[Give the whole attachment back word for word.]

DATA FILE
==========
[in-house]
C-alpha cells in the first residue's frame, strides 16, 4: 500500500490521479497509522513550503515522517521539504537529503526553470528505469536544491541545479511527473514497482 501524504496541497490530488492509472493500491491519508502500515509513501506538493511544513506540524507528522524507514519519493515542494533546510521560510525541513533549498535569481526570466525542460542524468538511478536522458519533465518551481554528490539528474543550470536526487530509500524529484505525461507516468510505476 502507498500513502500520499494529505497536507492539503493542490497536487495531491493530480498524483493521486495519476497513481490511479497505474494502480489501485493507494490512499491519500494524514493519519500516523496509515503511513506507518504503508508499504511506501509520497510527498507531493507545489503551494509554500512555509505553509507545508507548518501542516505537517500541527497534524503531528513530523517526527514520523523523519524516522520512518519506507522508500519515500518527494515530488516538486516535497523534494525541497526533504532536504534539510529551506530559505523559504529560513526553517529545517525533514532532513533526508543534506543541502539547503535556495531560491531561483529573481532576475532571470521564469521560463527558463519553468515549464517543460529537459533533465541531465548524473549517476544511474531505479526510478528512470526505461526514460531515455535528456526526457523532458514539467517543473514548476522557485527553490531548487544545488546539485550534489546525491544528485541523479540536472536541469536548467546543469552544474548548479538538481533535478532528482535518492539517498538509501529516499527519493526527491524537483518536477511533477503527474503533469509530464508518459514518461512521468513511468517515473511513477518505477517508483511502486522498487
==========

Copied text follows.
[in-house]
C-alpha cells in the first residue's frame, strides 16, 4: 500500500490521479497509522513550503515522517521539504537529503526553470528505469536544491541545479511527473514497482 501524504496541497490530488492509472493500491491519508502500515509513501506538493511544513506540524507528522524507514519519493515542494533546510521560510525541513533549498535569481526570466525542460542524468538511478536522458519533465518551481554528490539528474543550470536526487530509500524529484505525461507516468510505476 502507498500513502500520499494529505497536507492539503493542490497536487495531491493530480498524483493521486495519476497513481490511479497505474494502480489501485493507494490512499491519500494524514493519519500516523496509515503511513506507518504503508508499504511506501509520497510527498507531493507545489503551494509554500512555509505553509507545508507548518501542516505537517500541527497534524503531528513530523517526527514520523523523519524516522520512518519506507522508500519515500518527494515530488516538486516535497523534494525541497526533504532536504534539510529551506530559505523559504529560513526553517529545517525533514532532513533526508543534506543541502539547503535556495531560491531561483529573481532576475532571470521564469521560463527558463519553468515549464517543460529537459533533465541531465548524473549517476544511474531505479526510478528512470526505461526514460531515455535528456526526457523532458514539467517543473514548476522557485527553490531548487544545488546539485550534489546525491544528485541523479540536472536541469536548467546543469552544474548548479538538481533535478532528482535518492539517498538509501529516499527519493526527491524537483518536477511533477503527474503533469509530464508518459514518461512521468513511468517515473511513477518505477517508483511502486522498487